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  6. Whoa -- what an artful idea to use broken mirror reflections to record the sunsets. Your bird photos with comments was funny. Sorry about a week of dreary weather. -- barbara

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    1. If I come upon a shattered mirror, I plan to permanently prop it up on our patio to reflect the sunrises. :-) I didn't mind the dreary weather, I spent it reading, watching Netflix, and starting my fall cleaning! We don't get quite enough cozy weather in these parts, you ask me!

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  7. Thanks for sharing the Bing Wright photography! Beautiful and creative.

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  8. We get hawks in our yard periodically because of all our bird feeders (I've taken pictures). I know hawks have to eat too, but I hate to see one of our birds be dinner. Fortunately because of the climbing rose bush near by the little ones have a good hiding spot.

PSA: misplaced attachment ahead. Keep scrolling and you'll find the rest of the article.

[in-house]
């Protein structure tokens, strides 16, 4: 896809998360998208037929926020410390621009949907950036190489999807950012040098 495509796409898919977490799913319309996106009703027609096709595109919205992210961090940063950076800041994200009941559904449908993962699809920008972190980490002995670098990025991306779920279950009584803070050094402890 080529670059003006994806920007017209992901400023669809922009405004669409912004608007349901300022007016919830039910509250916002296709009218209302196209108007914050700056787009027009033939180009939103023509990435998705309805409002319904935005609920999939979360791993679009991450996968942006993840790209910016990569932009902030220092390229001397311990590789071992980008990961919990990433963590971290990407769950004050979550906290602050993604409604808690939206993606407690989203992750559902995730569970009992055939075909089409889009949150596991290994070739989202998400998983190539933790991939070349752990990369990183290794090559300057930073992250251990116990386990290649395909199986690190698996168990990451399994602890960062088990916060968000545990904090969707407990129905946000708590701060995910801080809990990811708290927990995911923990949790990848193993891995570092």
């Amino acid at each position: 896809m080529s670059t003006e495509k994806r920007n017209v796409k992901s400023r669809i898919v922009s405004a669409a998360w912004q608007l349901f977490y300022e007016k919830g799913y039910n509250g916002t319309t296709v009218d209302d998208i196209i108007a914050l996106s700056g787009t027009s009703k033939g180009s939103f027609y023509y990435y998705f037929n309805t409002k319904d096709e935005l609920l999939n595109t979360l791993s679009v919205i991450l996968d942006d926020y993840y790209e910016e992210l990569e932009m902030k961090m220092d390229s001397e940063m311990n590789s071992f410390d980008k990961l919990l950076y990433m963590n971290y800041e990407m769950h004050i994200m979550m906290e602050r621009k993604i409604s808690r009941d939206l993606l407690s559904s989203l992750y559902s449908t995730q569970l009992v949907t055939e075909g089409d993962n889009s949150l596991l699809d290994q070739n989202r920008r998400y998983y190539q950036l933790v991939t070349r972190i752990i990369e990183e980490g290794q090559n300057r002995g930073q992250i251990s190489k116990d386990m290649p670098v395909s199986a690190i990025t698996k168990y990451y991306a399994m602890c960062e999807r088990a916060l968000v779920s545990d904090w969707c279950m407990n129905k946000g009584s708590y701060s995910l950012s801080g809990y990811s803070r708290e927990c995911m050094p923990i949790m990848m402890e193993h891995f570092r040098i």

I love the broken glass photography. Why can't I think of things like that?

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    1. I know, we don't have many songbirds here because of the lack of mature trees (and now, the time of year), but I worry for the bunnies and other wee critters in the field behind us. When we lived in Big Horn, it was the Sharp-shinned hawks we worried about. They really went after the little birds, whose company we enjoyed in abundance. It was amazing though - we'd have feeders, fence and trees full of singing birds and suddenly - nothing. Not a bird in sight, not a note of song to be heard, and then we'd see him - the Sharp-shinned hawk. He'd hang out for a while in vain and we always knew when he'd gone because the songbirds would return almost as suddenly as they'd left!